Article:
Third was that the transitory shocks from demonetization and implementation glitches in the roll out of the goods and services tax (GST) added to the uncertainty, which further delayed investment decisions.

The household sector was the biggest contributor to investments in fiscal 2012 (share of about 45%), but its share has declined consistently since then and was about 31% in fiscal 2017. Purchase of houses is generally the largest part (more than three-fourths) of household investments, so a slowdown on that score becomes a key reason for the decline. Construction output data corroborates this, showing construction of dwellings/houses has slowed in three of the past four fiscals. Government investments improved from 3.7% of the GDP in fiscal 2015 to 4.2% as of fiscal 2017. But the government does not have the fiscal muscle to offset the sluggishness in household and private corporate investments, which pulled down the overall investment ratio.

What about productivity of investment?

After a significant decline between fiscals 2012 and 2014, productivity of investments, as measured by incremental capital output ratio (ICOR), has shown some improvement in the last four years.

Between fiscals 2015 and 2018, ICOR averaged 4.3 compared with 5.5 between 2012 and 2014—a period of growth slowdown and policy paralysis. Lower the ICOR, higher is the productivity of capital because ICOR measures the capital required to produce an additional unit of output. The recent ICOR, however, is still higher than the 3.4 achieved during the high-growth (over 9%) years of fiscals 2005 to 2008.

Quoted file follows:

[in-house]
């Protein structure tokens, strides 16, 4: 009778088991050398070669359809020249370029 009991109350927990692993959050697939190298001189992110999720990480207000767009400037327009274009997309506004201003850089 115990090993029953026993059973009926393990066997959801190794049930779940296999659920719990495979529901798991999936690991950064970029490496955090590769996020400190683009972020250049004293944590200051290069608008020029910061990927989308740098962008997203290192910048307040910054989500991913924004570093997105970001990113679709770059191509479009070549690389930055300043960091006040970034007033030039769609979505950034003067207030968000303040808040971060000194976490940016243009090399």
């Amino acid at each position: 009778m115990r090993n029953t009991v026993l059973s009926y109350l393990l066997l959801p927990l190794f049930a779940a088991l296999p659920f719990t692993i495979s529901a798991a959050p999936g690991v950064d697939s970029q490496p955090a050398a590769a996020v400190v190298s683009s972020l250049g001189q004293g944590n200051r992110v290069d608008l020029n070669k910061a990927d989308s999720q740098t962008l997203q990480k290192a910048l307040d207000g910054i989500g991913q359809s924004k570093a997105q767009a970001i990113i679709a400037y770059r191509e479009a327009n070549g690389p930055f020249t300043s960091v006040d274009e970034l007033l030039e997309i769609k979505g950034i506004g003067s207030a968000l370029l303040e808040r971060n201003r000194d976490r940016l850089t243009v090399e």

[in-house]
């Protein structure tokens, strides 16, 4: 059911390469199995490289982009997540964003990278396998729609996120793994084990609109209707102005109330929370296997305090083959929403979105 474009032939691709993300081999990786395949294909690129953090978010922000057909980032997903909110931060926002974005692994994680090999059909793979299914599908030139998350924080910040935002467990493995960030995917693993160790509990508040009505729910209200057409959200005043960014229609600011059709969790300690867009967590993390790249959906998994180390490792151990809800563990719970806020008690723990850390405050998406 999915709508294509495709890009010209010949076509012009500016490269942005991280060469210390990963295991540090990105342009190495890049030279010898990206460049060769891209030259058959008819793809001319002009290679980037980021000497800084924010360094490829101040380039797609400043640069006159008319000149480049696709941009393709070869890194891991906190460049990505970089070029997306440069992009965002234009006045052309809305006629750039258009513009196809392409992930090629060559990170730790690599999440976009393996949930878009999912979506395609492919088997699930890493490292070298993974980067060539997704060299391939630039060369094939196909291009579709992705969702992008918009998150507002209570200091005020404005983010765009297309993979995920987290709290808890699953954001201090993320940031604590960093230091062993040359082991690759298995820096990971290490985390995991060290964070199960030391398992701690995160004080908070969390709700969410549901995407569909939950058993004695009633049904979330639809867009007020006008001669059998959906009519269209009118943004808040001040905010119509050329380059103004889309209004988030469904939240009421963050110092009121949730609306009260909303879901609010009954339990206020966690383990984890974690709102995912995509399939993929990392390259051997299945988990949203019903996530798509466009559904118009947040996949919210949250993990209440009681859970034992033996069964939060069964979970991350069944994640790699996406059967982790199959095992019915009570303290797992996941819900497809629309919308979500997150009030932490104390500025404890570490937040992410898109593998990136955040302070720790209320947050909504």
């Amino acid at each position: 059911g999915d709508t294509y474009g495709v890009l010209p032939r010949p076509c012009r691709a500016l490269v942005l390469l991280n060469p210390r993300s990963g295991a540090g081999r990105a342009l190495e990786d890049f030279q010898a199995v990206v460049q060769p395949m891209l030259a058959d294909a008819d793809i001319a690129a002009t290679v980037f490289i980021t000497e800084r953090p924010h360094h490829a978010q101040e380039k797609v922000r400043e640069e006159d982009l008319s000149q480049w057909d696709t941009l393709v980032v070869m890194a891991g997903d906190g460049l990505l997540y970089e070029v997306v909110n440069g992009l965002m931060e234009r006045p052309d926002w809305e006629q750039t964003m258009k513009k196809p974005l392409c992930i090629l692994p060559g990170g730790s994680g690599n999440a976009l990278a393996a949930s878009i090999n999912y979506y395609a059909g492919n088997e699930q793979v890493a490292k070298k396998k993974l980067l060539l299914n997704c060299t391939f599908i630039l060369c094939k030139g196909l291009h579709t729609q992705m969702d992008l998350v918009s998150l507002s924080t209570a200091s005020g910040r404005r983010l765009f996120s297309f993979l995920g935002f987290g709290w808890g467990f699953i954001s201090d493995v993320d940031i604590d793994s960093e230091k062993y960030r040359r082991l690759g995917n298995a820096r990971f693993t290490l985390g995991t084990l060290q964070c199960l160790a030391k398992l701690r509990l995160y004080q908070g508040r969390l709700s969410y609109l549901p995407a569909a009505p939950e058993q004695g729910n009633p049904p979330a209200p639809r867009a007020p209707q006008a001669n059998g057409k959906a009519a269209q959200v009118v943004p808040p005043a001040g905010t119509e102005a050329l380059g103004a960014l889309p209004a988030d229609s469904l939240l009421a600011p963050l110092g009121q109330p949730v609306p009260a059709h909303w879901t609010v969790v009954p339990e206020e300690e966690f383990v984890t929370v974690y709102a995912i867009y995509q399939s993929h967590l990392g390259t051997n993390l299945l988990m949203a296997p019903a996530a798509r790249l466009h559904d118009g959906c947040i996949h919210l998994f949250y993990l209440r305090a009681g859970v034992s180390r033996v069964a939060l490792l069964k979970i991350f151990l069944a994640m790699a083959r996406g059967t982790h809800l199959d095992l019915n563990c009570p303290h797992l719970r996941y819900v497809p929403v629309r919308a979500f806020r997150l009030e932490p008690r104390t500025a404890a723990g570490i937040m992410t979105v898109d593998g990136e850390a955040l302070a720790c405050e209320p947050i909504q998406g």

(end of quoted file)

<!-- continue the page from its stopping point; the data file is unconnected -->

The way ahead

A broad-based pick-up in investments is unlikely this fiscal as capacity overhang persists and corporates continue to focus on reviving their capital structure. Pre-election year uncertainty, too, discourages private sector investments. The election season is generally marked by uncertainties over regime-change and policy. Large investment commitments, especially by the private corporate sector are, therefore, unlikely. That said, this fiscal is expected to see a mild improvement in investments, given the government’s sharp focus on affordable housing, rural infrastructure and roads.

Beyond the current fiscal year, we are more optimistic on a broad-based pick-up in investments. The government has initiated a number of steps to ease the business environment: big moves such as the GST and Insolvency and Bankruptcy Code (IBC), and others, such as introducing online single-window model for providing clearances and filing compliances, fast-tracking foreign investments, surpassing the Foreign Investment Promotion Board, have helped. Some of these, however, remain a work in progress.

So, both investment and its productivity should pick up as the deleveraging phase gets over, crowding-in benefits of public investment kick in and efficiency-enhancing reforms start bearing fruit. That will lead to faster economic growth.

Dharmakirti Joshi and Adhish Varma are, respectively, chief economist and economist at CRISIL.

Comments are welcome at theirview@livemint.com